Thomas Friedman's op-ed on parental involvement in schools has been on the top of the most e-mailed list at the New York Times for the past couple of days. Let's talk about it.
Friedman says that instead of blaming teachers for our failing schools, we should blame the parents. He points to a recent study that found that parental involvement in a kid's education is a huge predictor of performance in school. (Is it more important than teacher quality? I don't know; the op-ed didn't say.)
Monitoring homework; making sure children get to school; rewarding their efforts and talking up the idea of going to college. These parent actions are linked to better attendance, grades, test scores, and preparation for college,” Barth wrote. “The study found that getting parents involved with their children’s learning at home is a more powerful driver of achievement than parents attending P.T.A. and school board meetings, volunteering in classrooms, participating in fund-raising, and showing up at back-to-school nights.
I'm not sure why this op-ed irritates me so much. I spend an hour or two everyday helping my kids with their homework. We read books together. I take them to museums and watch the history channel. Steve and I do all those things. Why should Friedman's op-ed irritate me?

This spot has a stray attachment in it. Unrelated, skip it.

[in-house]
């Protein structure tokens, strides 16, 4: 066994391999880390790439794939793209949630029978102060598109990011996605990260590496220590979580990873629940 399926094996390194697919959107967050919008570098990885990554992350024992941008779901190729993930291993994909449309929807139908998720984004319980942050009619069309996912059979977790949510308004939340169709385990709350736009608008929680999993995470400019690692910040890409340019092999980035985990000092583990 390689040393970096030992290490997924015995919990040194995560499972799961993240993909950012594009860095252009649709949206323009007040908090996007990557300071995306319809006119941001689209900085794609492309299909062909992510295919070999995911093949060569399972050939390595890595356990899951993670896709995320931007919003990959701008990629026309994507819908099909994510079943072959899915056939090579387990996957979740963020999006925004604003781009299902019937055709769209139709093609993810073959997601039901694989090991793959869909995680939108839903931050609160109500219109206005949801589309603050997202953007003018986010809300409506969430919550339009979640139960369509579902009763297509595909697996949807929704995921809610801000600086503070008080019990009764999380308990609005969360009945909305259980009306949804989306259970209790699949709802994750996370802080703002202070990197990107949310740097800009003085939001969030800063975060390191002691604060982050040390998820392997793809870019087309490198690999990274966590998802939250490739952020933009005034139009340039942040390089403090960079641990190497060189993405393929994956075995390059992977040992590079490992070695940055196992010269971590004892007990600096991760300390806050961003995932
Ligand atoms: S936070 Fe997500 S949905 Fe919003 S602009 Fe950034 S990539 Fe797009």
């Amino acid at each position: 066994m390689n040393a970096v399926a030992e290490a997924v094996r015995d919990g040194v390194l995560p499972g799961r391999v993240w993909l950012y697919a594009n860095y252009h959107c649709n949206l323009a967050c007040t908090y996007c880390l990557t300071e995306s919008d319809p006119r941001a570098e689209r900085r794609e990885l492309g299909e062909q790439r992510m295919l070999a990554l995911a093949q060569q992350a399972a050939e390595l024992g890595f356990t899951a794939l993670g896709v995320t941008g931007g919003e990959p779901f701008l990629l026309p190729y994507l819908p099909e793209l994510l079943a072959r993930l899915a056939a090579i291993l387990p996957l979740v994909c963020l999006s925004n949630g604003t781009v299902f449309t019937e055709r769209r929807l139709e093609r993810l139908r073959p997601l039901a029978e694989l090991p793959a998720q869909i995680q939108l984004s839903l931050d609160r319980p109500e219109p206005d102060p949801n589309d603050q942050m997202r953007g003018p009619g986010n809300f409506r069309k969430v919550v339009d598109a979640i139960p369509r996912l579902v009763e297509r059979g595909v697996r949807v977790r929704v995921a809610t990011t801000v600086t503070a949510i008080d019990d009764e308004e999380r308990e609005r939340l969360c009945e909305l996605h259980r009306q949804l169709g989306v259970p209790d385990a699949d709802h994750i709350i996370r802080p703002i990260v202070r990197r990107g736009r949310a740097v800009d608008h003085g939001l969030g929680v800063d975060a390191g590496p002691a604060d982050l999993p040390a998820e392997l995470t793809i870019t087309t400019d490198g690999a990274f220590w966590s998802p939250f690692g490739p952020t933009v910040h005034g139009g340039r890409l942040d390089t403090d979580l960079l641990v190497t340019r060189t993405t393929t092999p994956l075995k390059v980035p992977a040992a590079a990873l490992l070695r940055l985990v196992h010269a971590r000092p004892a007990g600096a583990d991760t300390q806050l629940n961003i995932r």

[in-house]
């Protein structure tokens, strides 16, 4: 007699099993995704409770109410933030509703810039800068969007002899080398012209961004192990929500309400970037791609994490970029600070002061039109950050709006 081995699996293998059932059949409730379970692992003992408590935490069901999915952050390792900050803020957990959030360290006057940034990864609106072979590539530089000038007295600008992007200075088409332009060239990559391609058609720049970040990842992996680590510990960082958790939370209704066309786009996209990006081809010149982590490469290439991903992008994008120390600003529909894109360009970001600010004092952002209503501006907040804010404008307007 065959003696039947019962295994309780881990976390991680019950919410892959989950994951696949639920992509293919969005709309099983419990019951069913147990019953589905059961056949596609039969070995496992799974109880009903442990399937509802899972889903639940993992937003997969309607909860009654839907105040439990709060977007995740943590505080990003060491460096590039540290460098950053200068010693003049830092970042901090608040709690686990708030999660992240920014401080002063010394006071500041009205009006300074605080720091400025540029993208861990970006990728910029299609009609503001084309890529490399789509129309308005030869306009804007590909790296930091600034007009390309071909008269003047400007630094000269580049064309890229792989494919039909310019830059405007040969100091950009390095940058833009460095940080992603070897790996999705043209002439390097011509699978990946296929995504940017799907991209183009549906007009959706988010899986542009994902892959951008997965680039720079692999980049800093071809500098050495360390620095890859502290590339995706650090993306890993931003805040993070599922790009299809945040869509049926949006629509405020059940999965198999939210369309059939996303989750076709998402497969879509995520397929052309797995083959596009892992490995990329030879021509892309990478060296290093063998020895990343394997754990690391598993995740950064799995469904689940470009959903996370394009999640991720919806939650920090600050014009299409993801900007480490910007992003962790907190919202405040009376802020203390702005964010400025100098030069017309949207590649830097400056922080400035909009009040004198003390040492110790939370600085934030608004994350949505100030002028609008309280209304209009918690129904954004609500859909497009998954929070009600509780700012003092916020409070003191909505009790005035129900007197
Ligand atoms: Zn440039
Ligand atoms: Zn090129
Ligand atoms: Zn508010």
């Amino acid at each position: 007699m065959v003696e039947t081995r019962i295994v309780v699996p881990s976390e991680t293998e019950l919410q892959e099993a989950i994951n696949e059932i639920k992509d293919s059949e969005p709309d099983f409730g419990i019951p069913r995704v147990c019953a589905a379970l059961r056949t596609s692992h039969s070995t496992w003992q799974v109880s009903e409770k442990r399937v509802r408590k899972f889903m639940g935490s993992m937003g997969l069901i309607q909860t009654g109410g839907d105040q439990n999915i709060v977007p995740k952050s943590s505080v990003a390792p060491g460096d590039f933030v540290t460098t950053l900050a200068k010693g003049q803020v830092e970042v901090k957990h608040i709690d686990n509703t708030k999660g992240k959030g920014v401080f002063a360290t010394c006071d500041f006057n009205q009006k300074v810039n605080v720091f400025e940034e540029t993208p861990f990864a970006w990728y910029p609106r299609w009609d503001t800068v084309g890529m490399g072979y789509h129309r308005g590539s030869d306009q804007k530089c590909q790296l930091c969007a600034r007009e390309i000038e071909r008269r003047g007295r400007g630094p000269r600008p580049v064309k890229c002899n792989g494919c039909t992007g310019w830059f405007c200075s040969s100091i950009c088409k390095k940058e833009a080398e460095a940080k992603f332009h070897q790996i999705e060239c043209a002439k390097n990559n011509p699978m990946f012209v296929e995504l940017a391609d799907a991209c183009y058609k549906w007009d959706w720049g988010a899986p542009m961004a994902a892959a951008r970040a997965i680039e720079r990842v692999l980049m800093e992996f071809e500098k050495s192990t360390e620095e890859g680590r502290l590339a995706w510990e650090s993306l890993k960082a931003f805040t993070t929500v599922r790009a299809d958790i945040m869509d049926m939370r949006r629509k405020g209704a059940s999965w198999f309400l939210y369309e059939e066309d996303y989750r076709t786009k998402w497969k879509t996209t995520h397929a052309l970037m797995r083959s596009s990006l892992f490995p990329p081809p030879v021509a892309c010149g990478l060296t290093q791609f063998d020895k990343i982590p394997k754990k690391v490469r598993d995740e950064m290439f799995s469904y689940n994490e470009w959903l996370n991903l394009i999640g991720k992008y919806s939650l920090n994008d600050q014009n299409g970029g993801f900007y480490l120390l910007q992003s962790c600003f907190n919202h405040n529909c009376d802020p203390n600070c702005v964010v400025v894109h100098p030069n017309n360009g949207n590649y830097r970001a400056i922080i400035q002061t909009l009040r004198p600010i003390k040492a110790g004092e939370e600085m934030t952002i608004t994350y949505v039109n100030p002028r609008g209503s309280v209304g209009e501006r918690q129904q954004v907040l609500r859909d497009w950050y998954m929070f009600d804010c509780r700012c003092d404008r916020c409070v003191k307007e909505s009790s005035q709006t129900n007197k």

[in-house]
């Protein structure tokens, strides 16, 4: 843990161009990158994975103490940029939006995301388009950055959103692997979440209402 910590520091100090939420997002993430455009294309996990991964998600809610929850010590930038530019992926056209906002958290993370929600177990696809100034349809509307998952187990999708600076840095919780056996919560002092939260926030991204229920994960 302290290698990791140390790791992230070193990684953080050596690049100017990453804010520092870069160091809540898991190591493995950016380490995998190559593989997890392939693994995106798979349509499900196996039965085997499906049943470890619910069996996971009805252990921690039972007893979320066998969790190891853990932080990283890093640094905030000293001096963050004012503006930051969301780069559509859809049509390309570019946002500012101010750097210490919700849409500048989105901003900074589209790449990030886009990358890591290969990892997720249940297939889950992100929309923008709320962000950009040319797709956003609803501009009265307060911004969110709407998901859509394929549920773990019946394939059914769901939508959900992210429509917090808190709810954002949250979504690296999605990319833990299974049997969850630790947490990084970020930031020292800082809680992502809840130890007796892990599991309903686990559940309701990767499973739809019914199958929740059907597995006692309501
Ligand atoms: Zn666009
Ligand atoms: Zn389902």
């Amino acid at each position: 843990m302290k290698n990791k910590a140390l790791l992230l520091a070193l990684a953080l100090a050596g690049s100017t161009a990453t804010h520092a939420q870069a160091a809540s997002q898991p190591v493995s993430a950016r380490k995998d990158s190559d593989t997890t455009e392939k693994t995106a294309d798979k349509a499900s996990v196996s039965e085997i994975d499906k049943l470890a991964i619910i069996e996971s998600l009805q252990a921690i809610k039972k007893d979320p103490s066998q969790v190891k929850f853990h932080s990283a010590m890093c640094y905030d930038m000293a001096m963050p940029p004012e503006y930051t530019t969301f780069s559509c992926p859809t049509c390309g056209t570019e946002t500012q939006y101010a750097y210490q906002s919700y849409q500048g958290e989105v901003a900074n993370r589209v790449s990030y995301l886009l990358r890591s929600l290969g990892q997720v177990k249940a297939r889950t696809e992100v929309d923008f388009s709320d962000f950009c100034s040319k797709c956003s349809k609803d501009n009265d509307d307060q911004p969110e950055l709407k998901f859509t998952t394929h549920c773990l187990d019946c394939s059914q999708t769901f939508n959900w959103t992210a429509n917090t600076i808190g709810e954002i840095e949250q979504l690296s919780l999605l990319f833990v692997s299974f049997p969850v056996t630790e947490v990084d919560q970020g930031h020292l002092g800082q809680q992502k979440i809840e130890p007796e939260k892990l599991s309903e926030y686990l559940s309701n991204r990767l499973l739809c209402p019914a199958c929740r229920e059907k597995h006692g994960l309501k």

I guess that Friedman ticks me off, because in this article, the word "parents" is code for "mothers." In most homes where all this school supplementation happens, it's the moms who do this work. I wish he would just be honest about it. So, any critique of parental involvement is really a critique of women, and that is bound to tick me off.
The problem is that schools have not yet adjusted to the fact that most women work. Their work days are longer than a school day. They don't get a winter recess or half days before Thanksgiving. They can't come into the school for parent-teacher conferences at 11am. They can't watch the chorus production at 2pm. They have to go to work. They can't spend two hours reviewing homework, because they don't get home until 6 or 7 and then have to make dinner.
Any critique of parents (mothers) has to take into account these limitations on a parent's (mother's) time. Also, schools need to adjust to the fact that it is impossible for many parents to live up to this perfect parental model.